Wednesday, 19 October 2016

Animation Production Process 003


Introduction to Rigs and Animation

Got given a download for this simple cube rig to do some experimental animation. Initially I started with what is essentially a 3D equivalent of straight ahead animation, going from one pose to the next. This mostly gave me a feel for what the rig is capable of and to see what I could do.

 

This method works, however, similar to straight ahead, if there is a mistake or a change, you then have to fix or start over after doing a lot of work. Using another method, similar to painting, blocking out main animation first before working into the fine tuning is a much more efficient method of working. Perhaps not as intuitive or fast in some cases, however, more concise and reduces the potential for wasted work or mistakes.

As mention, this method starts out with various blocking phases, first phase of this animation was creating a satisfying bounce that I am happy with. The third bounce in this sequence is unnaturally long, but I really like the rhythm it adds to the bounce.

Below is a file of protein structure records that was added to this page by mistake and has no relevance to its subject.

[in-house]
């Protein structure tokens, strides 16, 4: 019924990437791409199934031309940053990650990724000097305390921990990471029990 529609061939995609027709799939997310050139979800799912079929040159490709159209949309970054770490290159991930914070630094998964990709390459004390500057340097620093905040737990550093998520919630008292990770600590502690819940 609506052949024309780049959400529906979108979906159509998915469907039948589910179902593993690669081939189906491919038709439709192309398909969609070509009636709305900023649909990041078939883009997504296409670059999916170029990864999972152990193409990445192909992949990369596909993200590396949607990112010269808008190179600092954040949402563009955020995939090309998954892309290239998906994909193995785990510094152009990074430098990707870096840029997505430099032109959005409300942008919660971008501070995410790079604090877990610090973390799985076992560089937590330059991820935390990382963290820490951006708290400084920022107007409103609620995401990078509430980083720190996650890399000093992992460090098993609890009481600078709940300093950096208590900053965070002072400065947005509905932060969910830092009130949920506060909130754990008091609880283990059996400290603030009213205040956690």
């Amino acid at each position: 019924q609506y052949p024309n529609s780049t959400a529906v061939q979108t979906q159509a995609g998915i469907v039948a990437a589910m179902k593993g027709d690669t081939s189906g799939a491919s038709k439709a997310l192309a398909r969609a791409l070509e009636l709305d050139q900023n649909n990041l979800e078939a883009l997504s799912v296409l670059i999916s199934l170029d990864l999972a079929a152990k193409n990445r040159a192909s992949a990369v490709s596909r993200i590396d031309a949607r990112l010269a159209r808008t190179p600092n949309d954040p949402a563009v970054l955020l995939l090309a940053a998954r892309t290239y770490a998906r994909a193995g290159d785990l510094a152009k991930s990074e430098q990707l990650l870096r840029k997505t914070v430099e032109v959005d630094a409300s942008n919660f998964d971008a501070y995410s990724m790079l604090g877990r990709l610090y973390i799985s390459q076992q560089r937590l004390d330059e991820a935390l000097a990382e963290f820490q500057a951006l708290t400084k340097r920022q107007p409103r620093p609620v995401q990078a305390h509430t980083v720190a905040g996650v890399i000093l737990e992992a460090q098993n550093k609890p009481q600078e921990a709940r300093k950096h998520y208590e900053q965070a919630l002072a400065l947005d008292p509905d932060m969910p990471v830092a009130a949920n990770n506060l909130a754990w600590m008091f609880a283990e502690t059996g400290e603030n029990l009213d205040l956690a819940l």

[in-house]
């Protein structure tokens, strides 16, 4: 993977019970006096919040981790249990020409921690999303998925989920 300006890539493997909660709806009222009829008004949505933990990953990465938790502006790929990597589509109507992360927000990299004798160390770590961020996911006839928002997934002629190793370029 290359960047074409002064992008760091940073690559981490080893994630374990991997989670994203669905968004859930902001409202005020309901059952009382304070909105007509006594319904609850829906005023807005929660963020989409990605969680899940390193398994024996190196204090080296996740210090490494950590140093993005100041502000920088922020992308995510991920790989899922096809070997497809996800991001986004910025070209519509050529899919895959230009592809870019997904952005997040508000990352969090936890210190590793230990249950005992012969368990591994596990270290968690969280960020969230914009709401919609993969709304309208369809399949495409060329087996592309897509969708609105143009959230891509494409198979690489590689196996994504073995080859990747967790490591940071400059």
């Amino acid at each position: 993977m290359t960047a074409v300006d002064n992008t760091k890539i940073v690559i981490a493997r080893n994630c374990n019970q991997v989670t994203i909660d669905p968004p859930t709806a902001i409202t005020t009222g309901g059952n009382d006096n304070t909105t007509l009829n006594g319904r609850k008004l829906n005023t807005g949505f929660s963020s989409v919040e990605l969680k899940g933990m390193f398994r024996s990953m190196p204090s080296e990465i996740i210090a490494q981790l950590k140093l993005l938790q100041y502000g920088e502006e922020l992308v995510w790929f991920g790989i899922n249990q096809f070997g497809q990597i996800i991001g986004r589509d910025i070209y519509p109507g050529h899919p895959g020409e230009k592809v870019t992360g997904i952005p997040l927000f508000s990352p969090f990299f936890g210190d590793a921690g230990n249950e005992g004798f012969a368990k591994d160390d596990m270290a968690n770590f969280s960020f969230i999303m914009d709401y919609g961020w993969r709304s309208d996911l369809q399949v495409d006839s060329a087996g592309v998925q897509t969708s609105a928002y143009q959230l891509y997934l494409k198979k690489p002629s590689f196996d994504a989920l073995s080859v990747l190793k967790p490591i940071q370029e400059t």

Secondly, I block in the second translate direction. For an added bonus and experimentation I added a 360 degree rotation throughout the animation and cleaned up each of the contact points to be a multiple of 90 degrees. I find this satisfying as it rotates against the direction it is bouncing.



Adding in some squash manipulation to the poses using the default step preset for frame easing. Which gives a better grasp on where the key frames are and how they look as it can be easy to get caught up in the graph editor unnecessarily.



Some stretching. this is where I realised that my idea for rotating the cube caused me a number of problems as the cube rig is designed to stretch and squash in a very particular manner that goes against some of the directions I have the cube move into.



Because I was unable to maintain the rotation throughout the stretches the animation inherently started to look like a regular bounce, however, the cube appears to pull back in the air almost depicting a sense of character and anticipation for the motion.



Finally, for fun, I took what I learnt about texturing and applied my cube texture from a previous exercise onto the Squashy Box. This helped a little in showing the rotation.



I may attempted this again, but what I will do differently is keep the same contact points, but instead of a full 360 rotation throughout the animation, limit to multiples of 180 degrees for each bounce with emphasis on the apex, this should keep the cube in a sufficient position for squash and stretch on contact while simultaneously slowing down the apex to give the viewer time to process the rotations in the air.

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